The Best Way to Approach ACT Reading Passages


The Best Way to Approach ACT Reading Passages

Last year, the average ACT Reading score was 21.3. If you apply a strategic approach to reading passages quickly and efficiently, you should be able to increase your score and break away from the average.


In this article we will review the types of passages you should expect to see on the ACT Reading section and discuss the most efficient way to read the passages and answer questions within the allotted time.

Types of Passages on ACT Reading

The Best Way to Approach ACT Reading Passages

The ACT Reading section consists of four sections with passages from literary fiction, social sciences, humanities, and natural sciences. Usually, each section consists of one passage but sometimes, you may come across one section that contains two shorter passages. All of the passages are prose, so you don’t have to worry about analyzing poetry or anything super subjective or experimental.

Passages might draw from the following topics (not an exhaustive list):

  • Literary fiction: short stories, novels, memoirs, and personal essays.
  • Social sciences: anthropology, archaeology, biography, business, economics, education, geography, history, political science, psychology, and sociology.
  • Humanities: architecture, art, dance, ethics, film, language, literary criticism, music, philosophy, radio, television, and theater.
  • Natural sciences: anatomy, astronomy, biology, botany, chemistry, ecology, geology, medicine, meteorology, microbiology, natural history, physiology, physics, technology, and zoology.

The questions that follow each passage are meant to test reading comprehension and analytical skills.

Skills Tested on ACT Reading

The Best Way to Approach ACT Reading Passages

According to the ACT, you are expected to use reasoning and referring skills to

  • Determine main ideas
  • Locate and interpret significant details (sometimes the question will refer you to a specific line in the passage and sometimes you will have to find the detail yourself)
  • Understand sequences of events
  • Make comparisons (these questions specifically relate to two shorter passages instead of one longer passage)
  • Understand cause-effect relationships
  • Determine the meaning of words, phrases, and statements in context (these are usually straightforward but you should understand how they function within context)
  • Draw generalizations
  • Analyze the author’s or narrator’s voice and method

In order to test these skills, the ACT Reading will ask you 6 main types of questions.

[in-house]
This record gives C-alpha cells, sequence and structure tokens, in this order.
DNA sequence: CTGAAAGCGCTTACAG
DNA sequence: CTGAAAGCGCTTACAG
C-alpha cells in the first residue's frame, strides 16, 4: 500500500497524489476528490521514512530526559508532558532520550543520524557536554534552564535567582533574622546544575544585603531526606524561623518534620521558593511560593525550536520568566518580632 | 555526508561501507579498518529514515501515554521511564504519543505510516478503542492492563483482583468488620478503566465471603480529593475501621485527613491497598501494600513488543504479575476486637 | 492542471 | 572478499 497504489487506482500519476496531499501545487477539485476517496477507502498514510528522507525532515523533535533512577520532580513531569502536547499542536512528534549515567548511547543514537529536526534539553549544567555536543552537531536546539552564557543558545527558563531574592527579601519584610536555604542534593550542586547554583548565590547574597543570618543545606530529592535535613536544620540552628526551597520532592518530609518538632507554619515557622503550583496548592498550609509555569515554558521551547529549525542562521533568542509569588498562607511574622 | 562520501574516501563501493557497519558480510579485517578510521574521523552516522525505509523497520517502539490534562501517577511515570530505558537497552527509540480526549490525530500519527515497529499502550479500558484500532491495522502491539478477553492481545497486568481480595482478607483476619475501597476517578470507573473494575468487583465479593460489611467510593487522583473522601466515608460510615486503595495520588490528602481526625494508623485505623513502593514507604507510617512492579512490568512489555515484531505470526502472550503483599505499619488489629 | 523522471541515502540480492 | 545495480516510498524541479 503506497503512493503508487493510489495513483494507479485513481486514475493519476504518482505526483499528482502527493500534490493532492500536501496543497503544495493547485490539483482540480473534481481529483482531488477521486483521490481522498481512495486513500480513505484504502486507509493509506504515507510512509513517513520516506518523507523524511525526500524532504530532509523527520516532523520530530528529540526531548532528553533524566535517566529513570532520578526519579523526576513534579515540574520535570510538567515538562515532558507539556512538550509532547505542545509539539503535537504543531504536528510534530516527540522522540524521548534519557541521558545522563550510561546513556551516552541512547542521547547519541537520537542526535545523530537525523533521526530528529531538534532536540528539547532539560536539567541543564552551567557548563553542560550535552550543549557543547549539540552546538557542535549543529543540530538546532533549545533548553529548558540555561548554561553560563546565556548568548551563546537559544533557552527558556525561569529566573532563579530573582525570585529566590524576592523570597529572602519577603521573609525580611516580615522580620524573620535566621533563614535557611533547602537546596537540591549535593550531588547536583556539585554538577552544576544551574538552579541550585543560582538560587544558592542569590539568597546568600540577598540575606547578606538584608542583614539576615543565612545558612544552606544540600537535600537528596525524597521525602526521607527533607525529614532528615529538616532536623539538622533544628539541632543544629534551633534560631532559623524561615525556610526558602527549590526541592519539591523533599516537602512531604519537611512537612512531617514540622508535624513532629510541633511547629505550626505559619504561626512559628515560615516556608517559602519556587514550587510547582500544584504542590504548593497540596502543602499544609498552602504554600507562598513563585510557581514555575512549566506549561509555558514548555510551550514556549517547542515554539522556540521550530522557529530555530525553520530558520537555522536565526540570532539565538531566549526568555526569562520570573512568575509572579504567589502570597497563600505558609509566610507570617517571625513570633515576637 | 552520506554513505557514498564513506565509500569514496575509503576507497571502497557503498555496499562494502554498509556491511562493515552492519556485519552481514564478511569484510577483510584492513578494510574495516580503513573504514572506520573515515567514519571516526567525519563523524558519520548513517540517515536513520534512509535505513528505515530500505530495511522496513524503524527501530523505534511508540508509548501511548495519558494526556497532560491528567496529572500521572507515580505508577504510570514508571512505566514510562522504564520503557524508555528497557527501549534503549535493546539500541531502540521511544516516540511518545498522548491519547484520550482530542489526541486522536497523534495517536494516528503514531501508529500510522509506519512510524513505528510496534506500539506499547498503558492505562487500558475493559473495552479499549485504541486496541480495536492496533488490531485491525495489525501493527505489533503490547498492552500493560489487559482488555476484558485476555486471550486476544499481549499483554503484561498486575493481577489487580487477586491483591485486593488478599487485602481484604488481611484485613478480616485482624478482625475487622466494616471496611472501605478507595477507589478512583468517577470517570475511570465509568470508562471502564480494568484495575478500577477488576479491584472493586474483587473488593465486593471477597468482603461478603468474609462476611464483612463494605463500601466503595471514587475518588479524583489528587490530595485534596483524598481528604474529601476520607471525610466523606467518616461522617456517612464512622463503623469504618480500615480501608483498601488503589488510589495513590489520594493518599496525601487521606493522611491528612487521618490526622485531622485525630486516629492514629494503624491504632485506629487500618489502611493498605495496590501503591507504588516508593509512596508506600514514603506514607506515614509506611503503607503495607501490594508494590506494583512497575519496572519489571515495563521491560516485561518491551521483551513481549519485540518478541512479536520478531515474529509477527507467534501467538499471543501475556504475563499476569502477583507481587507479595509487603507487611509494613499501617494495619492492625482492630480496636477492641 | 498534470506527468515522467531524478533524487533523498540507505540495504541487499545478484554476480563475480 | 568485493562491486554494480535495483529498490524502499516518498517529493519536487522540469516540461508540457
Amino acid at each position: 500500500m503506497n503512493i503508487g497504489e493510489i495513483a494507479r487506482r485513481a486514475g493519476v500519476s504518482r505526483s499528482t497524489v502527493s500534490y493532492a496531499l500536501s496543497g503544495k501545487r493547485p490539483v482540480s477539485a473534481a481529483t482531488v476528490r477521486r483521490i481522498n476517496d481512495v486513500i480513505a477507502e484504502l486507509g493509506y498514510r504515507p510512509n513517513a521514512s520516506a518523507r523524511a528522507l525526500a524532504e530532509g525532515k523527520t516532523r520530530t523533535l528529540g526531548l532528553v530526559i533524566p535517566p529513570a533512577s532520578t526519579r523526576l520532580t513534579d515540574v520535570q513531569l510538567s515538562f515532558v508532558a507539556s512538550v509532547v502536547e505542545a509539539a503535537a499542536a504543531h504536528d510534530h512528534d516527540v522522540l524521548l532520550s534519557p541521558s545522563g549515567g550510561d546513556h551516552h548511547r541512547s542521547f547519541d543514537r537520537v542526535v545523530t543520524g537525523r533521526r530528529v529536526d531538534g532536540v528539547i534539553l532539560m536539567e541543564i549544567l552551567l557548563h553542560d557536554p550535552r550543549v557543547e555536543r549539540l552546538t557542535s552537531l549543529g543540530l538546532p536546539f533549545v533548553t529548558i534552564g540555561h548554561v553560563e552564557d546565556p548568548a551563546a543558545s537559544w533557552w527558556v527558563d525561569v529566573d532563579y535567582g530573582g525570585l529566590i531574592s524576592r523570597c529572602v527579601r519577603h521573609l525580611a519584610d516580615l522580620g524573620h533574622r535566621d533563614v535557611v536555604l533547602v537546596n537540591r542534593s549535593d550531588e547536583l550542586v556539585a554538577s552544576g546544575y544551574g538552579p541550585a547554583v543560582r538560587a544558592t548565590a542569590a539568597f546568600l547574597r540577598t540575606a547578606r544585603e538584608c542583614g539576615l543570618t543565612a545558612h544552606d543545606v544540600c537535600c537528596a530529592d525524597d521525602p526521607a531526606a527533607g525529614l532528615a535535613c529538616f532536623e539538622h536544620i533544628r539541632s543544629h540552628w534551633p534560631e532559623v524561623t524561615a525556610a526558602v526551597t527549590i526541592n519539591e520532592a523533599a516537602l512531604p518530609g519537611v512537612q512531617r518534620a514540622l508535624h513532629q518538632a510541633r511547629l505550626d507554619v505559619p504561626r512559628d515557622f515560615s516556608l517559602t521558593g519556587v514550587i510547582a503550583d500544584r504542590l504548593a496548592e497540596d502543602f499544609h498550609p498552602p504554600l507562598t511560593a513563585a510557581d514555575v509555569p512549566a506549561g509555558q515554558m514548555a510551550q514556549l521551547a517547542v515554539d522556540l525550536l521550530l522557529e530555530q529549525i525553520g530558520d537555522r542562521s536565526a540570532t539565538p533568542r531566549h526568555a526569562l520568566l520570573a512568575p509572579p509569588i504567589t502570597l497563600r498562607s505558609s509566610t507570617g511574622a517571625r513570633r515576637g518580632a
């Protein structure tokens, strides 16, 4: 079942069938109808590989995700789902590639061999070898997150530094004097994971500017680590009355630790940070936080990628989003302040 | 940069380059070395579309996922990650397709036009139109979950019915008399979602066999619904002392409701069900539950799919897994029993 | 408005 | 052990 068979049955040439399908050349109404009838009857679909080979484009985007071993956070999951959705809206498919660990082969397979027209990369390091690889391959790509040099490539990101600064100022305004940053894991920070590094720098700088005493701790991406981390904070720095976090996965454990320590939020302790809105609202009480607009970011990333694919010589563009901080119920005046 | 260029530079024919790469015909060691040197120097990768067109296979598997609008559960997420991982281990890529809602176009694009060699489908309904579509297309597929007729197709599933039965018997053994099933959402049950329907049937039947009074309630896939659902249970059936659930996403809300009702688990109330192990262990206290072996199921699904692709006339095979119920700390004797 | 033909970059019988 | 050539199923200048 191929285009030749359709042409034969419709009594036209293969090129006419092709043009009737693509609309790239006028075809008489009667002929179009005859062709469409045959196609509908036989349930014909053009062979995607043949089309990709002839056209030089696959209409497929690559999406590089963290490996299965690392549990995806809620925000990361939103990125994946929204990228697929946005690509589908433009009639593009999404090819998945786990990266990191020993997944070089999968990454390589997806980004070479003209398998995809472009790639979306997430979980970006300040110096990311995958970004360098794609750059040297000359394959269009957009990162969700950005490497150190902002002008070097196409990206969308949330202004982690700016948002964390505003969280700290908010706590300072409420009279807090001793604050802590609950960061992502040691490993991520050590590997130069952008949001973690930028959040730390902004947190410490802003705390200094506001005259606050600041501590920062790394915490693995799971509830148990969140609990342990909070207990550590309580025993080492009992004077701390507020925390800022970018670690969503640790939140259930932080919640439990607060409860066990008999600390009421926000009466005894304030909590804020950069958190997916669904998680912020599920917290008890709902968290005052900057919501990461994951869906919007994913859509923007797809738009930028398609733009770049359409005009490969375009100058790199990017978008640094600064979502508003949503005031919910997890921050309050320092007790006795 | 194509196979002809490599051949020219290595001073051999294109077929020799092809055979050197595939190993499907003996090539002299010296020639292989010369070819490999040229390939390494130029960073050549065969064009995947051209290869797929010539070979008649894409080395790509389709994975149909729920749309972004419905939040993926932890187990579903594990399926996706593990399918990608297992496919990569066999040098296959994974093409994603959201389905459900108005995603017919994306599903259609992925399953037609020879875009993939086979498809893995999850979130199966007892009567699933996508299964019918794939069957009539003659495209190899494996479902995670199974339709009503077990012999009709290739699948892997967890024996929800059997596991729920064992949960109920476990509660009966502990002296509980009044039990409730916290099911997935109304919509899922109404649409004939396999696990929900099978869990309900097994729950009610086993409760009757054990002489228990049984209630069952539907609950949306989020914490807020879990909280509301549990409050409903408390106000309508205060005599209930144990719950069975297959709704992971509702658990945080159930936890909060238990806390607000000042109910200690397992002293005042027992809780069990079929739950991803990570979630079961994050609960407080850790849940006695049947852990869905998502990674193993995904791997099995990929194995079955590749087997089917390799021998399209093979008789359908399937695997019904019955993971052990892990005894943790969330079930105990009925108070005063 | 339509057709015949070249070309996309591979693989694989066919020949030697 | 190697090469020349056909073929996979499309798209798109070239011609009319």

Types of ACT Reading Questions

The Best Way to Approach ACT Reading Passages

The ACT Reading section asks you 40 questions in 35 minutes. Some of these questions will test your understanding of what was directly stated in the passage and some will ask you to determine what various lines imply. For examples of official ACT question for each questions type, check out our article on the detailed breakdown of the ACT Reading section. As a quick review, the 6 main types of ACT Reading questions you will encounter are:

  1. Main idea – the main point or theme of the passage
  2. Detail – usually refers to a line in the text and asks what it means and how it functions
  3. Vocabulary – usually straightforward, but some words may be used in an unusual way in context
  4. Development – how ideas are arranged within the passage
  5. Implied ideas – these are inference questions. While these might seem subjective, there is only one unambiguously correct answer.
  6. Voice – what is the author’s or narrator’s tone, style, attitude, or perspective?

Consider how the types of questions correspond to the list of skills tested above. For example, by asking what the author’s tone is, the question tests your ability to analyze an author’s voice or method. To succeed on ACT Reading, you should make sure to practice locating evidence, that directly supports a correct answer, within the text.

All this might sound like a lot of work for 35 minutes! The biggest challenge most students have on the ACT Reading section is getting through all of the questions and passages in 35 minutes. So, let’s talk about how YOU can read and understand the passages efficiently.

How to Read the Passages

The Best Way to Approach ACT Reading Passages

One of the reasons ACT preparation is useful is that it allows you try out different strategies and find out which one works best for you. Below, we will discuss a couple of passage reading options that work well for most students. You can consider both options and then determine which one works best for you.  Here’s a step-by-step breakdown of how to read these passages:

Step 1 – Read the Introductory Line at the Beginning of the Passage

Do not skip this step! The introduction can tell you where the passage is from, who the author is, provide specific or approximate time reference. It will often give you a sense of passage’s context which is helpful for answering main purpose questions. For example,